Triple O's opened last week at SM Megamall. Photo by Vladimir Bunoan for ABS-CBNnews.com
MANILA – Triple O’s is the latest international burger franchise to open in Manila.
A spin-off from Canada’s White Spot restaurant, Triple O’s opened its first Philippine outlet at SM Megamall last Friday as it expanded its footprint in Asia, where it has branches in China, Hong Kong and Singapore.
While Filipinos continued to line up for a table at Tim Ho Wan at the mall’s ground floor, there weren’t that many customers when this writer checked out Triple O’s for late lunch last Saturday.
Located at the third level of the mall’s atrium beside Uncle Cheffy and Amici, Triple-O’s has a typical fast-food setup with a brightly lit counter greeting the customers. The dining area is also surprisingly small for an international franchise.
But the biggest surprise – shock may be more appropriate – is the price. An ordinary burger (without cheese) costs P200. Add P90 for a side order of fries and soda for a total combo price of P290.
Cheeseburger. Photo by Vladimir Bunoan for ABS-CBNnews.com
The cheeseburger combo costs P330, while the top-of-the-line Monty Mushroom Burger combo is priced at a hefty P400.
The eat-all-you-can merienda buffet of a popular restaurant in the same mall costs much less than that.
The premium pricing strategy is actually ironic, considering Triple O’s made tweaks to its menu to adjust to the Filipino market. For instance, the 3 Cheese Pasta (P175 for a la carte), which looks very much like a Pinoy spaghetti, is not listed on the menu posted in Triple O’s global website.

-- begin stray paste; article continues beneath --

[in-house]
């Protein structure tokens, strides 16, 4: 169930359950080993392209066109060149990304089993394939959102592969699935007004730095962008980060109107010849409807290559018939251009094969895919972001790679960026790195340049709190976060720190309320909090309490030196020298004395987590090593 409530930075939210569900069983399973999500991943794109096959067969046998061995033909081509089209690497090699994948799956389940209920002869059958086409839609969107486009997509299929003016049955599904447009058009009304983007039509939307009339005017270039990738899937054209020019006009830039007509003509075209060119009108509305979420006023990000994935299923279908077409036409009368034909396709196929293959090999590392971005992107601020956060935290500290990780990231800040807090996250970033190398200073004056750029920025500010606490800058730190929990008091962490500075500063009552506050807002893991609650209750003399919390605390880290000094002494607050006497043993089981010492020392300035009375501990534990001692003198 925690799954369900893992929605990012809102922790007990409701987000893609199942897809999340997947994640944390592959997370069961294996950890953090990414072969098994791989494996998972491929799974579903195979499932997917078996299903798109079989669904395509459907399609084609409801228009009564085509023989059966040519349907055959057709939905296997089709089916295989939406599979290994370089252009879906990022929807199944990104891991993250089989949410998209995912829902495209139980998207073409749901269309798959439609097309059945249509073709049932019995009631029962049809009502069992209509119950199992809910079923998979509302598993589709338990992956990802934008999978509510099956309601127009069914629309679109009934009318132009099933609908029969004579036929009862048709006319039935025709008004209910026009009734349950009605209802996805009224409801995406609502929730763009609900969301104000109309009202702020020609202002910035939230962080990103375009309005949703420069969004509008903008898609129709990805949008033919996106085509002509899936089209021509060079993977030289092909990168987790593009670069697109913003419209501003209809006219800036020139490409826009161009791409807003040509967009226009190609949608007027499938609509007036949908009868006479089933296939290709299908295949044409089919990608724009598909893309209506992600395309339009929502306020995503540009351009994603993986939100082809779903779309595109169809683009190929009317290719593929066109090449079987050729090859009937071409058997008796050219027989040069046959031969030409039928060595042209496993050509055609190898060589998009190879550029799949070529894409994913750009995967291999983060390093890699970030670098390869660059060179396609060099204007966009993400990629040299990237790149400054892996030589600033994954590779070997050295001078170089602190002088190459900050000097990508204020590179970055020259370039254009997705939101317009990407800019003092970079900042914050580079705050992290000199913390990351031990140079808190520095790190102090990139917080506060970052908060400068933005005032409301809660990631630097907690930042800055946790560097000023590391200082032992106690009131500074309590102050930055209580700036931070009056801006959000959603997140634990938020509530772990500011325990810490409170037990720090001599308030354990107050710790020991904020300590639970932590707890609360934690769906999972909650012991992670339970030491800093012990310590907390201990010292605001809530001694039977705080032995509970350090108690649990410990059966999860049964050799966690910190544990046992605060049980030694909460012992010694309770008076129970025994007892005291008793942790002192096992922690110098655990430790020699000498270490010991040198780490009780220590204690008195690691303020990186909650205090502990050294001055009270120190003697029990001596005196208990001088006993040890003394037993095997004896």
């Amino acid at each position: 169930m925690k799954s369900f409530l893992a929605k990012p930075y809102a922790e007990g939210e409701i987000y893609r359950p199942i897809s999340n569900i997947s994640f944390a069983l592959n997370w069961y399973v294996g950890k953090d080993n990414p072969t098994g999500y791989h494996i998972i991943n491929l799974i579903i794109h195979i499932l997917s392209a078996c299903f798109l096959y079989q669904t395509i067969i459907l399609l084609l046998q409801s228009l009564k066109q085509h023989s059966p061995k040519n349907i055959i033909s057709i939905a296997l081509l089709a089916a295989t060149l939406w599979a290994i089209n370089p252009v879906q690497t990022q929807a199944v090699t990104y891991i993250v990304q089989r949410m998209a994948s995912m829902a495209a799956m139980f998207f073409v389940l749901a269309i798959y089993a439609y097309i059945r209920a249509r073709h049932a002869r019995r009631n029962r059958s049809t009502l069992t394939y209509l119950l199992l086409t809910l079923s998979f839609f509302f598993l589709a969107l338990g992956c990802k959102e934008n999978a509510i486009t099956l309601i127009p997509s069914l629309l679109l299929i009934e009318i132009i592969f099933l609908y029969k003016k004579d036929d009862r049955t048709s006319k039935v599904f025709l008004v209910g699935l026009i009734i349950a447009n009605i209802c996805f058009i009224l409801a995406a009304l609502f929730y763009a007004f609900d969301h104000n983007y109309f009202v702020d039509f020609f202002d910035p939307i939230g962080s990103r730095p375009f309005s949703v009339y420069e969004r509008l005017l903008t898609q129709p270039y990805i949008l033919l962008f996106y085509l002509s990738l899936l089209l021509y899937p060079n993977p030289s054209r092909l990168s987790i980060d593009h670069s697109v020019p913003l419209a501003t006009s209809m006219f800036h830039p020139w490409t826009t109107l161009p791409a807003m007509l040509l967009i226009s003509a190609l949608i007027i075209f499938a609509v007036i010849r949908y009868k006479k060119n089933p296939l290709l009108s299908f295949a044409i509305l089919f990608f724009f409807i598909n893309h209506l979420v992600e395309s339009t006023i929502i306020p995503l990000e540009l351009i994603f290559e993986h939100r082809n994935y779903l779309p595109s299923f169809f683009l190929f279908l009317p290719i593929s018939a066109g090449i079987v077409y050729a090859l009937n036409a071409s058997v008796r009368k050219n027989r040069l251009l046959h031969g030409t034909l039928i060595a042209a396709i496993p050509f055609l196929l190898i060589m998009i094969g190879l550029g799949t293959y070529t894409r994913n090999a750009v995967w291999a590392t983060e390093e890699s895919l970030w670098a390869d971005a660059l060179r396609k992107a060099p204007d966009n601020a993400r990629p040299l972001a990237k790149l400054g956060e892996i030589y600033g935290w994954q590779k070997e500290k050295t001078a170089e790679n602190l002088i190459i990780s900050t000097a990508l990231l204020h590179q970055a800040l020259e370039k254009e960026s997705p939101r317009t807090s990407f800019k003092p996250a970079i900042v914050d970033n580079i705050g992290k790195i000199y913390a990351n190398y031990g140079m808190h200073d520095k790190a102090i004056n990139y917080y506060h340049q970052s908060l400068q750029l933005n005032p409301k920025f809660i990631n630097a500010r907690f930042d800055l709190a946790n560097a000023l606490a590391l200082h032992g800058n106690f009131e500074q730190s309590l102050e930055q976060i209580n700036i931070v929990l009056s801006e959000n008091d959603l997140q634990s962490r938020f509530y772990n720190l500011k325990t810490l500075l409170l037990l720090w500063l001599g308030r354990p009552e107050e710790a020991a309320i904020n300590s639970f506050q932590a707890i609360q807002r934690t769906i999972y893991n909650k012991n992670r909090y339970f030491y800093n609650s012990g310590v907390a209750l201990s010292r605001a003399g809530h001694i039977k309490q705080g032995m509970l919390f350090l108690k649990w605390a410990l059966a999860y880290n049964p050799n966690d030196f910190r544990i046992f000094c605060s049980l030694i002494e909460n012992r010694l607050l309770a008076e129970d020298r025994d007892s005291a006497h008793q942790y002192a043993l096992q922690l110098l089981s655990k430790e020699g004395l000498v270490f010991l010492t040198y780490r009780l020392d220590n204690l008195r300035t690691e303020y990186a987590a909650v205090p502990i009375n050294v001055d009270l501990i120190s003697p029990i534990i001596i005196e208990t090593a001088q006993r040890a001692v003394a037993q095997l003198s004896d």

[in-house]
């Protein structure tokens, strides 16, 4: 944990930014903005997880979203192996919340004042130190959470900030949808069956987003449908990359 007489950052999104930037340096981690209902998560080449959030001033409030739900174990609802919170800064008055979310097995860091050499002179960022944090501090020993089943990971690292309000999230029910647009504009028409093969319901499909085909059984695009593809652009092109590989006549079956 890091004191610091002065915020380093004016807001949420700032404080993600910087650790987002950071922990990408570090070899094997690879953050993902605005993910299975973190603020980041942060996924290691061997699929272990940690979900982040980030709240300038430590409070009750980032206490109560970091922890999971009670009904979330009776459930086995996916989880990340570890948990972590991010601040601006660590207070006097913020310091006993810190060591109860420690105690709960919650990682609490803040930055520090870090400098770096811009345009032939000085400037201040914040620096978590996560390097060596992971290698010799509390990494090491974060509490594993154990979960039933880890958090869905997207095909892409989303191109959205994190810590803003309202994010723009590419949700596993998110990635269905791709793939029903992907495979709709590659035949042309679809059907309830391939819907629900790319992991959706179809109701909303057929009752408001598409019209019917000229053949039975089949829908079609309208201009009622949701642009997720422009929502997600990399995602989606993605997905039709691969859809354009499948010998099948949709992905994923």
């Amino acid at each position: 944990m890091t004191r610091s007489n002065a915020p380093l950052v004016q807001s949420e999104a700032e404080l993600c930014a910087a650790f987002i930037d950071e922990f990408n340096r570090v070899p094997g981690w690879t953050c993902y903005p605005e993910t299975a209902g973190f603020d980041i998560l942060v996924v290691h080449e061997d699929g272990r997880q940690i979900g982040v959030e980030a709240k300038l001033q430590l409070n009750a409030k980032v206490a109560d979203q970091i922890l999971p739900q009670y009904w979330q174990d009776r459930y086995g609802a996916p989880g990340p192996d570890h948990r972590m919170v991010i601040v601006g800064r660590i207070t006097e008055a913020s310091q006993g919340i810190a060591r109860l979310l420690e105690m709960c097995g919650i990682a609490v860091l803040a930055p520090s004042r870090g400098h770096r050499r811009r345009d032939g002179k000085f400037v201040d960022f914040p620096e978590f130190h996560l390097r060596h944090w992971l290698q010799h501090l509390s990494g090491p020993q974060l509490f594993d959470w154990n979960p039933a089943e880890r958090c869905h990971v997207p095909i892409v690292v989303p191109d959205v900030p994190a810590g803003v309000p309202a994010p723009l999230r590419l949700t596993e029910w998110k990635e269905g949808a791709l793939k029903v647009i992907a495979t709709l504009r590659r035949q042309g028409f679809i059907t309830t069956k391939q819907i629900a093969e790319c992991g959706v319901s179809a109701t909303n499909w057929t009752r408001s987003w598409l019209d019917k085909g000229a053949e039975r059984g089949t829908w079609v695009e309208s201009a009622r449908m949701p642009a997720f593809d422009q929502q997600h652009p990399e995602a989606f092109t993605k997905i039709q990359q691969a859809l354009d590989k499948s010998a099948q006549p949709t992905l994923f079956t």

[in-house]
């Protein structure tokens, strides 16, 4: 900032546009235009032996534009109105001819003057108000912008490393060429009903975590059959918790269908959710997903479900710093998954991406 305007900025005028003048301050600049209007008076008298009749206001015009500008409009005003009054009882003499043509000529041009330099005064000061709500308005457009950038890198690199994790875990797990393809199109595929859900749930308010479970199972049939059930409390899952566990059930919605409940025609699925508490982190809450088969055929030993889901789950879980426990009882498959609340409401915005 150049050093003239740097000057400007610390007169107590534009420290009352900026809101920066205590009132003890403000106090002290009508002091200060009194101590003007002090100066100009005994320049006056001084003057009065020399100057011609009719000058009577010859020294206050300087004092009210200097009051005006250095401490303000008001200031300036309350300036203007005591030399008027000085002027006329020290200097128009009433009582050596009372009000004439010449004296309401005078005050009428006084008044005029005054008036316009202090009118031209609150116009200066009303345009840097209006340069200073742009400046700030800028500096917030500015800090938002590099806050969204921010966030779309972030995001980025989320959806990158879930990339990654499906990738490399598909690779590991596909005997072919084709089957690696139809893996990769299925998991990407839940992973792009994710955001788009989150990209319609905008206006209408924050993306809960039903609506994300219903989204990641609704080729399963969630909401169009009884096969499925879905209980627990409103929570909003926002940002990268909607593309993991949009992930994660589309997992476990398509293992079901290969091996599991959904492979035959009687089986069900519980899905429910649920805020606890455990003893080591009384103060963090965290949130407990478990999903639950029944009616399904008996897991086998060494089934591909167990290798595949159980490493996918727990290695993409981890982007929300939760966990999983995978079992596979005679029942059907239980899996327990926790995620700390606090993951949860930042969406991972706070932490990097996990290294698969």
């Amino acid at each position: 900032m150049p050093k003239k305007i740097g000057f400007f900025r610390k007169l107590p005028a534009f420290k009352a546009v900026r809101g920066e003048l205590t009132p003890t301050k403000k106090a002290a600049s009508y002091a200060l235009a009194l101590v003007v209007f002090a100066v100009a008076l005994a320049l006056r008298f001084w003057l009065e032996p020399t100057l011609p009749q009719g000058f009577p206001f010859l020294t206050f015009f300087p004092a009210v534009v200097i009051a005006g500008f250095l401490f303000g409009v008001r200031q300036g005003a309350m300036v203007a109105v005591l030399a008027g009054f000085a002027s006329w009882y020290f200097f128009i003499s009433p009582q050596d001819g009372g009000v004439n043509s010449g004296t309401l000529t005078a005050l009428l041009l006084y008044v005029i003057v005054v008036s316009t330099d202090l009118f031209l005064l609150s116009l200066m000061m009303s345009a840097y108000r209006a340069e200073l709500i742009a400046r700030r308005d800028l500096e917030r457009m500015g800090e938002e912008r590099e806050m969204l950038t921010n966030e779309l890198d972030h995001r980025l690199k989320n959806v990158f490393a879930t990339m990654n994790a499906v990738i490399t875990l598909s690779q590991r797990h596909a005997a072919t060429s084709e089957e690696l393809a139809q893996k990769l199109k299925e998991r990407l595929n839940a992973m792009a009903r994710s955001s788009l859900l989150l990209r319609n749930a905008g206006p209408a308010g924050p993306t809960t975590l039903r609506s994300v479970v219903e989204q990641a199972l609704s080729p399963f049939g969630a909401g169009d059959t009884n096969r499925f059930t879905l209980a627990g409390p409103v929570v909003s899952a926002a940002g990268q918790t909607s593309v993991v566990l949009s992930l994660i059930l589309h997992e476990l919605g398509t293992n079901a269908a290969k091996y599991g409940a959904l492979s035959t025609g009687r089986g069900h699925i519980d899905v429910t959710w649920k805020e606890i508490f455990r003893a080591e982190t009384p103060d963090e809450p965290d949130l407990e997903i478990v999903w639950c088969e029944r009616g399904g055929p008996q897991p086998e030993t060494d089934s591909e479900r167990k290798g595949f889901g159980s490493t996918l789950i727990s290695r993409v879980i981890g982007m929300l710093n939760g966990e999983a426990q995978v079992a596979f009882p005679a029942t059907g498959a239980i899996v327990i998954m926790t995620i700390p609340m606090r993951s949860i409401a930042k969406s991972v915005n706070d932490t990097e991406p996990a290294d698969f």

Ditto with the Buttermilk Chicken (P125 for one piece, a la carte), which suspiciously looks a lot like Jollibee’s Chickenjoy.
Buttermilk chicken with rice. Photo by Vladimir Bunoan for ABS-CBNnews.com
Meanwhile, the famous Canadian snack, the poutine, is not served in the Manila restaurant.
Triple O’s boasts of using in their burgers “100% Canadian beef,” “artisanal style” bun and secret sauce. The bun is soft and airy, with a light crisp on top, while the patty had a good structure, while the sauce was certainly flavorful.
But overall, it reminded me of McDonald’s Big 'N Tasty, which is a notch higher than the standard fast-food burger but nowhere near the so-called gourmet burgers in full-service, specialized burger restaurants.
Coming on the heels of Caliburger, which is similarly hobbled by a pricey image for a fast food outlet (P225 for a cheeseburger), Triple O’s may need to make more drastic tweaks, as other global players enter the Manila scene. Teddy’s Bigger Burgers from Hawaii, for one, is set to open in Greenbelt next month.